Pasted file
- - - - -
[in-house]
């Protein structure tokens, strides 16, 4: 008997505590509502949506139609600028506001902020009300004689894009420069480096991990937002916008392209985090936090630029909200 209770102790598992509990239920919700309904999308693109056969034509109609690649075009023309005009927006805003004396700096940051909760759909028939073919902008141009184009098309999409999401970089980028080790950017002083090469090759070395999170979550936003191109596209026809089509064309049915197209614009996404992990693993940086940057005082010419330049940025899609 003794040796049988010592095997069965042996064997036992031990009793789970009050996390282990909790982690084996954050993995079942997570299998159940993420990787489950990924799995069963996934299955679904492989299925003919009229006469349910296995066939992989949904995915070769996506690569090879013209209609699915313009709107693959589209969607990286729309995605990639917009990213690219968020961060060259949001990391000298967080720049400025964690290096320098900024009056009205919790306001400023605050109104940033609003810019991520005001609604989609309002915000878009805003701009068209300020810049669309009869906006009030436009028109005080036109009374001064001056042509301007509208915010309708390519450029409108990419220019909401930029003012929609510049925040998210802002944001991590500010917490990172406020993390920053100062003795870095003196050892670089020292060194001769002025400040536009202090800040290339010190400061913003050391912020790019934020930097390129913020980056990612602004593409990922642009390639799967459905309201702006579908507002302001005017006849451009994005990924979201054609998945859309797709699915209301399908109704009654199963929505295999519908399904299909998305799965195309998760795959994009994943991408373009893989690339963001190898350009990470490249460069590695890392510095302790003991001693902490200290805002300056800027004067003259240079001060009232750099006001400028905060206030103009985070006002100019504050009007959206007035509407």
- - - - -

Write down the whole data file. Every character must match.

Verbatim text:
[in-house]
């Protein structure tokens, strides 16, 4: 008997505590509502949506139609600028506001902020009300004689894009420069480096991990937002916008392209985090936090630029909200 209770102790598992509990239920919700309904999308693109056969034509109609690649075009023309005009927006805003004396700096940051909760759909028939073919902008141009184009098309999409999401970089980028080790950017002083090469090759070395999170979550936003191109596209026809089509064309049915197209614009996404992990693993940086940057005082010419330049940025899609 003794040796049988010592095997069965042996064997036992031990009793789970009050996390282990909790982690084996954050993995079942997570299998159940993420990787489950990924799995069963996934299955679904492989299925003919009229006469349910296995066939992989949904995915070769996506690569090879013209209609699915313009709107693959589209969607990286729309995605990639917009990213690219968020961060060259949001990391000298967080720049400025964690290096320098900024009056009205919790306001400023605050109104940033609003810019991520005001609604989609309002915000878009805003701009068209300020810049669309009869906006009030436009028109005080036109009374001064001056042509301007509208915010309708390519450029409108990419220019909401930029003012929609510049925040998210802002944001991590500010917490990172406020993390920053100062003795870095003196050892670089020292060194001769002025400040536009202090800040290339010190400061913003050391912020790019934020930097390129913020980056990612602004593409990922642009390639799967459905309201702006579908507002302001005017006849451009994005990924979201054609998945859309797709699915209301399908109704009654199963929505295999519908399904299909998305799965195309998760795959994009994943991408373009893989690339963001190898350009990470490249460069590695890392510095302790003991001693902490200290805002300056800027004067003259240079001060009232750099006001400028905060206030103009985070006002100019504050009007959206007035509407």